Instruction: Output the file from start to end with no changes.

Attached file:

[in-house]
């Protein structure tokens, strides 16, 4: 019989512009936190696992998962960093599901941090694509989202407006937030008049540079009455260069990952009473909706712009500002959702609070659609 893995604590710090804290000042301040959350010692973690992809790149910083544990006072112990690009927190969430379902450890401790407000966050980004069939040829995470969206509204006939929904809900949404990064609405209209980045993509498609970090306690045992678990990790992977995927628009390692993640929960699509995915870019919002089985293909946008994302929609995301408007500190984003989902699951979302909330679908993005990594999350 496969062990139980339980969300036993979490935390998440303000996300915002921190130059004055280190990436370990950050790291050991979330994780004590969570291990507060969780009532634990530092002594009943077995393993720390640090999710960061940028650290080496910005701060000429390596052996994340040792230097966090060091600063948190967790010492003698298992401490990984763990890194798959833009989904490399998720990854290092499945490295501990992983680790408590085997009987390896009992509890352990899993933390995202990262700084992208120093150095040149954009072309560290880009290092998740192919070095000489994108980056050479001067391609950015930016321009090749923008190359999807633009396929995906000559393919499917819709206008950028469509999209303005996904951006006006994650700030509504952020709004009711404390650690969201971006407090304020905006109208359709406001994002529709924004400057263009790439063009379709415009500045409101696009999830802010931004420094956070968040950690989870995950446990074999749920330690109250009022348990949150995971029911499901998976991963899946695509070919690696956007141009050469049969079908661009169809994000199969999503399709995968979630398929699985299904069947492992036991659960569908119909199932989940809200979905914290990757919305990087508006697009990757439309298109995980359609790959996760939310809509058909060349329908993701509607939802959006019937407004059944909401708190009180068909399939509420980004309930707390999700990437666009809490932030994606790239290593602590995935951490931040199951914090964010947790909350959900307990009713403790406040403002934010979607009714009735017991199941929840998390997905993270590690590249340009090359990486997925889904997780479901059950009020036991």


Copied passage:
[in-house]
């Protein structure tokens, strides 16, 4: 019989512009936190696992998962960093599901941090694509989202407006937030008049540079009455260069990952009473909706712009500002959702609070659609 893995604590710090804290000042301040959350010692973690992809790149910083544990006072112990690009927190969430379902450890401790407000966050980004069939040829995470969206509204006939929904809900949404990064609405209209980045993509498609970090306690045992678990990790992977995927628009390692993640929960699509995915870019919002089985293909946008994302929609995301408007500190984003989902699951979302909330679908993005990594999350 496969062990139980339980969300036993979490935390998440303000996300915002921190130059004055280190990436370990950050790291050991979330994780004590969570291990507060969780009532634990530092002594009943077995393993720390640090999710960061940028650290080496910005701060000429390596052996994340040792230097966090060091600063948190967790010492003698298992401490990984763990890194798959833009989904490399998720990854290092499945490295501990992983680790408590085997009987390896009992509890352990899993933390995202990262700084992208120093150095040149954009072309560290880009290092998740192919070095000489994108980056050479001067391609950015930016321009090749923008190359999807633009396929995906000559393919499917819709206008950028469509999209303005996904951006006006994650700030509504952020709004009711404390650690969201971006407090304020905006109208359709406001994002529709924004400057263009790439063009379709415009500045409101696009999830802010931004420094956070968040950690989870995950446990074999749920330690109250009022348990949150995971029911499901998976991963899946695509070919690696956007141009050469049969079908661009169809994000199969999503399709995968979630398929699985299904069947492992036991659960569908119909199932989940809200979905914290990757919305990087508006697009990757439309298109995980359609790959996760939310809509058909060349329908993701509607939802959006019937407004059944909401708190009180068909399939509420980004309930707390999700990437666009809490932030994606790239290593602590995935951490931040199951914090964010947790909350959900307990009713403790406040403002934010979607009714009735017991199941929840998390997905993270590690590249340009090359990486997925889904997780479901059950009020036991």